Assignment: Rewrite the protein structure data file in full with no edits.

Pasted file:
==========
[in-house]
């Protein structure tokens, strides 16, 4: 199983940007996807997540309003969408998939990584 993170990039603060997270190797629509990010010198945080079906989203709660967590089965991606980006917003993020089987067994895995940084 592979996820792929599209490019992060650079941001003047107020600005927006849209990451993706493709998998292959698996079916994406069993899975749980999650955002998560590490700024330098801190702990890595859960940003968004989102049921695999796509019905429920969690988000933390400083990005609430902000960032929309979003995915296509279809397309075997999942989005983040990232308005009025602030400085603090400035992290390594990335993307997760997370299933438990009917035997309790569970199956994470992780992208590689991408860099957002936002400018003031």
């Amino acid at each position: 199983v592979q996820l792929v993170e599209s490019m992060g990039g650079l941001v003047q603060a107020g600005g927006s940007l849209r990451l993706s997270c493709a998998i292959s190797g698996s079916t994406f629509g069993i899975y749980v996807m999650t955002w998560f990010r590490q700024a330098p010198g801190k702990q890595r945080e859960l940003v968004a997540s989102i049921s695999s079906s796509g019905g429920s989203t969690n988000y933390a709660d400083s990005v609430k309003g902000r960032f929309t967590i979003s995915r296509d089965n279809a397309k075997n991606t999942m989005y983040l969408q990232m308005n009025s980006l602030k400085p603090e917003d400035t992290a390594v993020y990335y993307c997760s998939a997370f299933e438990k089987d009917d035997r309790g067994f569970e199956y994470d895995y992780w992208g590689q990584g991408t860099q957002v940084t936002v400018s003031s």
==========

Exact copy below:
[in-house]
């Protein structure tokens, strides 16, 4: 199983940007996807997540309003969408998939990584 993170990039603060997270190797629509990010010198945080079906989203709660967590089965991606980006917003993020089987067994895995940084 592979996820792929599209490019992060650079941001003047107020600005927006849209990451993706493709998998292959698996079916994406069993899975749980999650955002998560590490700024330098801190702990890595859960940003968004989102049921695999796509019905429920969690988000933390400083990005609430902000960032929309979003995915296509279809397309075997999942989005983040990232308005009025602030400085603090400035992290390594990335993307997760997370299933438990009917035997309790569970199956994470992780992208590689991408860099957002936002400018003031």
């Amino acid at each position: 199983v592979q996820l792929v993170e599209s490019m992060g990039g650079l941001v003047q603060a107020g600005g927006s940007l849209r990451l993706s997270c493709a998998i292959s190797g698996s079916t994406f629509g069993i899975y749980v996807m999650t955002w998560f990010r590490q700024a330098p010198g801190k702990q890595r945080e859960l940003v968004a997540s989102i049921s695999s079906s796509g019905g429920s989203t969690n988000y933390a709660d400083s990005v609430k309003g902000r960032f929309t967590i979003s995915r296509d089965n279809a397309k075997n991606t999942m989005y983040l969408q990232m308005n009025s980006l602030k400085p603090e917003d400035t992290a390594v993020y990335y993307c997760s998939a997370f299933e438990k089987d009917d035997r309790g067994f569970e199956y994470d895995y992780w992208g590689q990584g991408t860099q957002v940084t936002v400018s003031s």